Integrated to the farm is a pasture area for cattle vegetated of indigenous grasses interspersed with various forage crops used for feed supplement for the cattle. There are also fishponds established in the farm among which is a well-established pond with concrete walling. On one side of this pond is a picnic-site cum grill/cooking area with complete roofing and other amenities such as a viewing deck and seating area. It can also be a perfect place for boating as it has an island with a hut. A church is being built within the vicinity.

After the visit to the farm, the participants were treated to a cultural show of Cordillera culture by the Kalinga-Apayao State College during lunchtime. After a sumptuous lunch hosted by the College, the visitors participated in a free-for-all ethnic dance led by the hosts including the College President. Representatives from the five countries represented in the training gave their impressions before leaving for the next farm to be visited.

The second farm visited by the group is located in a sloping mountain side in Bantay, a village along the Tabuk-Lubuagan road around eight kilometers farther following the Chico River. The road connects the province of Kalinga to the adjacent province of Mountain Province.

Before World War II, the area was formerly grassland. The Sakki family from Bontoc settled in the area and started to develop it. Planting various tree species was started by the family in the 1940s coupled with raising cows in other areas. Coffee and fruit trees were also planted. In 1980, the whole area along the Chico River was proclaimed as watershed because of the then proposed series of dams through the Chico River Basin Development Project. It was also during these years that the family was encouraged to do agroforestry in the sloping areas of the farm; the flatter areas were planted with rice. Among the fruit trees raised include Santol, Pomelo, Mangoes, Oranges, Coconut, Lanzones, Lychee, Marang, Oranges, Rambutan, Papaya, Jack fruit, and coffee of various varieties.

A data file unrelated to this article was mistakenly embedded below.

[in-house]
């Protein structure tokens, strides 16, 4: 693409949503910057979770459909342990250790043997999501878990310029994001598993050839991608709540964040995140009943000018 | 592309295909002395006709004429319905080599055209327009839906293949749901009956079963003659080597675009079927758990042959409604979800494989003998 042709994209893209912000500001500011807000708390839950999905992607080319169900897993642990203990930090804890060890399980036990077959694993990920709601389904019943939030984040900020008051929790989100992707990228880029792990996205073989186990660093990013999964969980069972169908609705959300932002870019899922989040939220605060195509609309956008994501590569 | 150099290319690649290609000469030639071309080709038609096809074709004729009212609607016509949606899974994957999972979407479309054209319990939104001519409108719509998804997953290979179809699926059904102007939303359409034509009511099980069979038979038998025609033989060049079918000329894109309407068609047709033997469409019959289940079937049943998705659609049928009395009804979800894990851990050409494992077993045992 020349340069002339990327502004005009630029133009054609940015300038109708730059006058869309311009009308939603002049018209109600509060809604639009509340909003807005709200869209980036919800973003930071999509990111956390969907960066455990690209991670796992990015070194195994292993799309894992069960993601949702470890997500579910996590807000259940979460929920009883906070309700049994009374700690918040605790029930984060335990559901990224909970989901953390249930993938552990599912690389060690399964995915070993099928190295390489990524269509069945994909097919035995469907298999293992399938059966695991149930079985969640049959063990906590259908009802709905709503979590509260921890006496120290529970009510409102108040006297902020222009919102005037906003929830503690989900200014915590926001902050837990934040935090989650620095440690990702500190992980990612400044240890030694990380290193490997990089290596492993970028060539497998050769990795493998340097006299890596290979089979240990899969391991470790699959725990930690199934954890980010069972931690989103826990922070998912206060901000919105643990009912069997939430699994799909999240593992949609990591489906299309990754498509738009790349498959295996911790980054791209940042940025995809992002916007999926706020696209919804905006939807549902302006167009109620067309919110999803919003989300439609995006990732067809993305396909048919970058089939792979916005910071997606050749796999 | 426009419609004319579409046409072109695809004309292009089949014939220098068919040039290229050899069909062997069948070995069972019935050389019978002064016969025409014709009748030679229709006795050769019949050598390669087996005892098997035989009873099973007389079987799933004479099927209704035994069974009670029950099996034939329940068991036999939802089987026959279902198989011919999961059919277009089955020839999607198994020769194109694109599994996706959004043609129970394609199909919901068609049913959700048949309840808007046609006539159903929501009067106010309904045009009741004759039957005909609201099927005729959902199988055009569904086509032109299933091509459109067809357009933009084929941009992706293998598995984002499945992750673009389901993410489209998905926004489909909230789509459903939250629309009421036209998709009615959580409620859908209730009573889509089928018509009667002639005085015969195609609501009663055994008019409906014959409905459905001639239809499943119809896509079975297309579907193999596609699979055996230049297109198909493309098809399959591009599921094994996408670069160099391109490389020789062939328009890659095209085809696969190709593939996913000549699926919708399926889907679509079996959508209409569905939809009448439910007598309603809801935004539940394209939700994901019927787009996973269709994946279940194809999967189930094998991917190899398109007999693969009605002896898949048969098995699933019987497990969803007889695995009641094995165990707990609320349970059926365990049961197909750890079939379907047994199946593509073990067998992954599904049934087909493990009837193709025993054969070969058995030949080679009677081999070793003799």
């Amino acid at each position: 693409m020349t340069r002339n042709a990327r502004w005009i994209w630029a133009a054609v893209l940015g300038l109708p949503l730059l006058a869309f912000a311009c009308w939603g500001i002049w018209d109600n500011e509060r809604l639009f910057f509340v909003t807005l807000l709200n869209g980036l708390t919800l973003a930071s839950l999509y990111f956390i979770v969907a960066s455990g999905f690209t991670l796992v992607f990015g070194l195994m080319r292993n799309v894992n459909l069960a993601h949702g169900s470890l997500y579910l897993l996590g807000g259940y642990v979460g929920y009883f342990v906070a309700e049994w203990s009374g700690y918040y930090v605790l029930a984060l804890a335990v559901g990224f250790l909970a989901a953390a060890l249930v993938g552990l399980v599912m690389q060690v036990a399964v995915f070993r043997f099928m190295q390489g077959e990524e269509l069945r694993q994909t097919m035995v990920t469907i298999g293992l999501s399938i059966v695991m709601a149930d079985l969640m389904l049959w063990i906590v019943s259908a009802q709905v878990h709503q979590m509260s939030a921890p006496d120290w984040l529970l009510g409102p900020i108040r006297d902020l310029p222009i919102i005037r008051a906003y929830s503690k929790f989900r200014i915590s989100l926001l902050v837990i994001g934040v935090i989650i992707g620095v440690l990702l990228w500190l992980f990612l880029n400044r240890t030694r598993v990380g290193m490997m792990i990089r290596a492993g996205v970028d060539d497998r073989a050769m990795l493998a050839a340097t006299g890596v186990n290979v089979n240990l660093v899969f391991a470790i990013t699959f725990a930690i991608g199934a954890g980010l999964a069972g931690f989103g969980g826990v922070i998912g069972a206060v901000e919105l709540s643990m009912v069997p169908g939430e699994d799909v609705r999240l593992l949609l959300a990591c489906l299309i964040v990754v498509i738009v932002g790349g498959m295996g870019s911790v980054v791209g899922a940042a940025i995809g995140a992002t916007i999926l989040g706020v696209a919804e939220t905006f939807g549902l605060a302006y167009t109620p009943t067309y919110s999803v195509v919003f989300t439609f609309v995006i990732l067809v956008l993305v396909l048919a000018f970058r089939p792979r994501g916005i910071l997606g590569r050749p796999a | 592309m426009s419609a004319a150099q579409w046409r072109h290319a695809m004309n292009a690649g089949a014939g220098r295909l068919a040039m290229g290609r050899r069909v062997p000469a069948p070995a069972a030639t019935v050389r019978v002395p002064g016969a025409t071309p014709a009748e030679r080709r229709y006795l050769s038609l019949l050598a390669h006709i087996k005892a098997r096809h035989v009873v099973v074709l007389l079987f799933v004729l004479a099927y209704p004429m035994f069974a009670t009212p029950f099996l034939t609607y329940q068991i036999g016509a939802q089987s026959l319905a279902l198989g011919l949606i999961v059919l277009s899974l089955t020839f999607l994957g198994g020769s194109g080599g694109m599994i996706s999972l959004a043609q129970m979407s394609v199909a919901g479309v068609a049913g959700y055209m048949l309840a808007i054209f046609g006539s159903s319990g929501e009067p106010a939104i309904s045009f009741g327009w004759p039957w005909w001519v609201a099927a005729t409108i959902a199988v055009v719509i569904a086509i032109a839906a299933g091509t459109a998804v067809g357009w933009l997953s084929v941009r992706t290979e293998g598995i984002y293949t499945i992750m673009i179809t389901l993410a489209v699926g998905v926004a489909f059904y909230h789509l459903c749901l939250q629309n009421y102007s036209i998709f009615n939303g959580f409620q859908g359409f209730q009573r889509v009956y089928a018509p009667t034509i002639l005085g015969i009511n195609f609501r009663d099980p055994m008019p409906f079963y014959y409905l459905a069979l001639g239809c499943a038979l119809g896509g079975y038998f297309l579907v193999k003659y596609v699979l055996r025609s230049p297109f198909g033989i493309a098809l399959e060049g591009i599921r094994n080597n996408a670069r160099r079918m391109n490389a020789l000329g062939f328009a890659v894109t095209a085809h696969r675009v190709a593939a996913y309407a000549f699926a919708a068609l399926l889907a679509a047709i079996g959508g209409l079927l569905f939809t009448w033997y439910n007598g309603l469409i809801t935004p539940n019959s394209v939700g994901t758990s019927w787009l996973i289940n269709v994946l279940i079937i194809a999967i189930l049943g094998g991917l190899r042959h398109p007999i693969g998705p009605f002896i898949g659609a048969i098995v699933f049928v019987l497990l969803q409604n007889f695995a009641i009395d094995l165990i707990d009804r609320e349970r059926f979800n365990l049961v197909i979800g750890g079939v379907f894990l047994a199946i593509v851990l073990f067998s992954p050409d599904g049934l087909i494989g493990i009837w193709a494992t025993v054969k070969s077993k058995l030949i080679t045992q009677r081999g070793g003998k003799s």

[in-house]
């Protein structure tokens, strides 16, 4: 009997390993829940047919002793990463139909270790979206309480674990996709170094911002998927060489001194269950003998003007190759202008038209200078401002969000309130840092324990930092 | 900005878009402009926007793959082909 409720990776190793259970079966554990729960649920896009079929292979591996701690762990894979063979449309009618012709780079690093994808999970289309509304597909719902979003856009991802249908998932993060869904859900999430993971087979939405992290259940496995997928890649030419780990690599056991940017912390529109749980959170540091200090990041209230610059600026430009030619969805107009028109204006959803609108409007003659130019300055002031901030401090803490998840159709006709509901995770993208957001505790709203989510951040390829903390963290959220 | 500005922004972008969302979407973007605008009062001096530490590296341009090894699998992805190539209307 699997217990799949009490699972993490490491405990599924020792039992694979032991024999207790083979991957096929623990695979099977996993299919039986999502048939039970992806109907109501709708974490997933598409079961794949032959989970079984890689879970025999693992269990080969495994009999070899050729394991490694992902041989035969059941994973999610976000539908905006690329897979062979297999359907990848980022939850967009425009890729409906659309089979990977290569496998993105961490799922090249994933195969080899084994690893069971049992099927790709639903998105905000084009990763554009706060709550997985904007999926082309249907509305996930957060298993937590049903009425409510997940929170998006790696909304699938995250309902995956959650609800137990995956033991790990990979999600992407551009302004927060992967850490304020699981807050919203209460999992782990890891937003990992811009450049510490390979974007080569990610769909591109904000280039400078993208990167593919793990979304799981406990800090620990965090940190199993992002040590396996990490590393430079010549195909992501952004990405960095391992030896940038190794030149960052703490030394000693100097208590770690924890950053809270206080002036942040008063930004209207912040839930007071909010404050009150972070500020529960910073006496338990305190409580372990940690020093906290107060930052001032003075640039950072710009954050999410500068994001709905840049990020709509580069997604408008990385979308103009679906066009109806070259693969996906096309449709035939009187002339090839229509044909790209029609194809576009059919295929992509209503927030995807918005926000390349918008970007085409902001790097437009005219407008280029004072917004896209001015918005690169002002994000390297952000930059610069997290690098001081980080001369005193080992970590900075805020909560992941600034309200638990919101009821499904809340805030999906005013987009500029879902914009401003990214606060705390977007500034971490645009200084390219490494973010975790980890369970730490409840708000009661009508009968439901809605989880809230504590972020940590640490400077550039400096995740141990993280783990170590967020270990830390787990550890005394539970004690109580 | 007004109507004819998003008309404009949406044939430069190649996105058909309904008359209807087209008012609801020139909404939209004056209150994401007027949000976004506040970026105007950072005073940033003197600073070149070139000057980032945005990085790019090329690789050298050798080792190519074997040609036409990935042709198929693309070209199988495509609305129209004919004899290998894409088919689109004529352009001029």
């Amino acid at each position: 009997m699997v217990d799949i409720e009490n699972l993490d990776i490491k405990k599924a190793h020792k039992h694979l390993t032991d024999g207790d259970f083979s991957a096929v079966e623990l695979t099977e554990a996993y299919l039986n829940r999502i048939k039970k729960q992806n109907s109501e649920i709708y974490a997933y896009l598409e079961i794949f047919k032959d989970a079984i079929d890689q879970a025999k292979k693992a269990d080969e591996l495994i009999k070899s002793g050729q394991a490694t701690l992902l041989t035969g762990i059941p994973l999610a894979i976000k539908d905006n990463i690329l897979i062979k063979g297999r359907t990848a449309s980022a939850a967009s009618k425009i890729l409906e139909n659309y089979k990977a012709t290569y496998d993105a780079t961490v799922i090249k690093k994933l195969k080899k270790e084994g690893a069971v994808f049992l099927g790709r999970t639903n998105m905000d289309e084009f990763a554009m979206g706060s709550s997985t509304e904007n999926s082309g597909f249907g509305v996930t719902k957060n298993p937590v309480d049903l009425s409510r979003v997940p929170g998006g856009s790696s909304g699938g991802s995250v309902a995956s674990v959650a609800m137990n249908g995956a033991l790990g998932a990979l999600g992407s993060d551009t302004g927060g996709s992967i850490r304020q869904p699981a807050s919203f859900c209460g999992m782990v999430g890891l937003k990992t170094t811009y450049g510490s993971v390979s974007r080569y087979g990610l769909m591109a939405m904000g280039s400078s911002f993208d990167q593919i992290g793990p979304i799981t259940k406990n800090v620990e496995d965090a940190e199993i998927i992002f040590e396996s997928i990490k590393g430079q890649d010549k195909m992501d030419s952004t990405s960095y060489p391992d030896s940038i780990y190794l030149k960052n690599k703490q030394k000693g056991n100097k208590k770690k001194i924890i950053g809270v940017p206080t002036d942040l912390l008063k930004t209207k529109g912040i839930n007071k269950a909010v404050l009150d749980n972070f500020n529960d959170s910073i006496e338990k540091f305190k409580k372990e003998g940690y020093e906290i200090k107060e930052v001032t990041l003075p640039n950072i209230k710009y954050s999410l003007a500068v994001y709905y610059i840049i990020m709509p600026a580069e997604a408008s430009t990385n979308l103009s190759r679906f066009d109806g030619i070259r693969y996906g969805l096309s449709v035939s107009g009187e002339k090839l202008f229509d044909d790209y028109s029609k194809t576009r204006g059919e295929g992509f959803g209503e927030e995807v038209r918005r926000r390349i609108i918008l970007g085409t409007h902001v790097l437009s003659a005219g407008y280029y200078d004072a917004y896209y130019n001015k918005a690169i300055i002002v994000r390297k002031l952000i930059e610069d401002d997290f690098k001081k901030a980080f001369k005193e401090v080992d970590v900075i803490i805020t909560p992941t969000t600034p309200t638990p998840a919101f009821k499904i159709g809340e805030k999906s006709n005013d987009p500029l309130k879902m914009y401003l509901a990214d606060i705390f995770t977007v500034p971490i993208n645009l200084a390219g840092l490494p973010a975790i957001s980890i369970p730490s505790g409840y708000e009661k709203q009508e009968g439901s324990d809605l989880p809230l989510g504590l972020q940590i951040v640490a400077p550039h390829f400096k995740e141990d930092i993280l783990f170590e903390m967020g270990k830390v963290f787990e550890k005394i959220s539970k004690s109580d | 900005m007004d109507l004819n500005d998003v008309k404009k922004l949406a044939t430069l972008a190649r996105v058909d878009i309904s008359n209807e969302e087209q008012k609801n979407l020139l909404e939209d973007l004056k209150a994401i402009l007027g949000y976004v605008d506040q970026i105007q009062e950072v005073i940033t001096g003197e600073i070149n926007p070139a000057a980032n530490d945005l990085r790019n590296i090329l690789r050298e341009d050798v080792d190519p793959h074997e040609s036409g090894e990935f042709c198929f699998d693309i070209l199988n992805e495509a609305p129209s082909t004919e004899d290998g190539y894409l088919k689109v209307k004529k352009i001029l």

At present, if viewed from afar, the farm is vegetated of tree crops predominantly Rain Tree (Samanea saman) here and there interspersed with Narra (Pterocarpus spp.). The whole area is now as a series of fenced farms subdivided among the 10 children of the Sakki family. One of the daughters hosted the training participants, served snacks coming from papaya and coconuts harvested from their farms, and guided them around the farms of the other children.

On the way home, the training participants stopped at the Chico dam, the only one completed among the four planned dams by the Chico River Basin Development Project, a World Bank-funded project conceived in 1965. Construction then was continuously delayed because of sustained resistance from local people, until the government was finally forced to cancel the project because of sustained opposition. The Chico River is presently promoted by the local government unit as a rafting destination for tourists.

For the whole day, the training participants saw for themselves farms that practice productive and sustainable agroforestry.